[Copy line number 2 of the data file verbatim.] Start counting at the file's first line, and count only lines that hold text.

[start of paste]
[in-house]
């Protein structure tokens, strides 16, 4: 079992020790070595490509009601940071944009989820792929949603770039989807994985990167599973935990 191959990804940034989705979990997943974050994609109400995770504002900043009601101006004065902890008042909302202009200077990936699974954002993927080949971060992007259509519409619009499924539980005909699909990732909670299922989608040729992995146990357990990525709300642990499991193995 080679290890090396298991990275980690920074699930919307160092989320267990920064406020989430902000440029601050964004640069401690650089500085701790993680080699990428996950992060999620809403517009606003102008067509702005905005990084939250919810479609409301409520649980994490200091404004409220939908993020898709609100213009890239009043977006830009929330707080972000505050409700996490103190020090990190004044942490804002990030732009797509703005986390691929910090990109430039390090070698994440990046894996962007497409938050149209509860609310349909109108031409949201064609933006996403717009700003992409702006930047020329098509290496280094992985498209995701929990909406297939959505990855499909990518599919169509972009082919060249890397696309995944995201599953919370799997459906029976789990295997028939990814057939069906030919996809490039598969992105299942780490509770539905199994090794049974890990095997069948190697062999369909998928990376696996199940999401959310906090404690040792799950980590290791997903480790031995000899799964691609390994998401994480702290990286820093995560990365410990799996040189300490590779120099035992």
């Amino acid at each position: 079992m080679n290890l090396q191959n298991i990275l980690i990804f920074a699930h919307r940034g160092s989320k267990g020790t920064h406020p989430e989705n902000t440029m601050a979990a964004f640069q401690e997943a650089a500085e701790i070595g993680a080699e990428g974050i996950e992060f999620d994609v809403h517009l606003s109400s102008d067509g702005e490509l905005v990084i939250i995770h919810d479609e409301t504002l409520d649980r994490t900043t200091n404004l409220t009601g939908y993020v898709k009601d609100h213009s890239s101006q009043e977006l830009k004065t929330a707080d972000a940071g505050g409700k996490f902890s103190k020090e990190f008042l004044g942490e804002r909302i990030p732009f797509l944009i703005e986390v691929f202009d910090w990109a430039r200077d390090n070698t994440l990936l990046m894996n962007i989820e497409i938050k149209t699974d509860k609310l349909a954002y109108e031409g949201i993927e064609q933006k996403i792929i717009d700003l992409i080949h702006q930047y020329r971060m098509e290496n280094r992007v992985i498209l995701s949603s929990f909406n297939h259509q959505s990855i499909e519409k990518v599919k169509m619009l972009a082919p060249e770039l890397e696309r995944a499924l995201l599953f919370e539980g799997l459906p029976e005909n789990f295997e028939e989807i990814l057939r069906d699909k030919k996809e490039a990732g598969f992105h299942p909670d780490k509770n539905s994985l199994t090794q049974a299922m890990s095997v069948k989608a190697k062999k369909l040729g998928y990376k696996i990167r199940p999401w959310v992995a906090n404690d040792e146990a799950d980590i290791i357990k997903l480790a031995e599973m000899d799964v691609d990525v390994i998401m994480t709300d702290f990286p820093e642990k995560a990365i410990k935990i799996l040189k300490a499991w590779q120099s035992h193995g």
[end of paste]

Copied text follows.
């Protein structure tokens, strides 16, 4: 079992020790070595490509009601940071944009989820792929949603770039989807994985990167599973935990 191959990804940034989705979990997943974050994609109400995770504002900043009601101006004065902890008042909302202009200077990936699974954002993927080949971060992007259509519409619009499924539980005909699909990732909670299922989608040729992995146990357990990525709300642990499991193995 080679290890090396298991990275980690920074699930919307160092989320267990920064406020989430902000440029601050964004640069401690650089500085701790993680080699990428996950992060999620809403517009606003102008067509702005905005990084939250919810479609409301409520649980994490200091404004409220939908993020898709609100213009890239009043977006830009929330707080972000505050409700996490103190020090990190004044942490804002990030732009797509703005986390691929910090990109430039390090070698994440990046894996962007497409938050149209509860609310349909109108031409949201064609933006996403717009700003992409702006930047020329098509290496280094992985498209995701929990909406297939959505990855499909990518599919169509972009082919060249890397696309995944995201599953919370799997459906029976789990295997028939990814057939069906030919996809490039598969992105299942780490509770539905199994090794049974890990095997069948190697062999369909998928990376696996199940999401959310906090404690040792799950980590290791997903480790031995000899799964691609390994998401994480702290990286820093995560990365410990799996040189300490590779120099035992």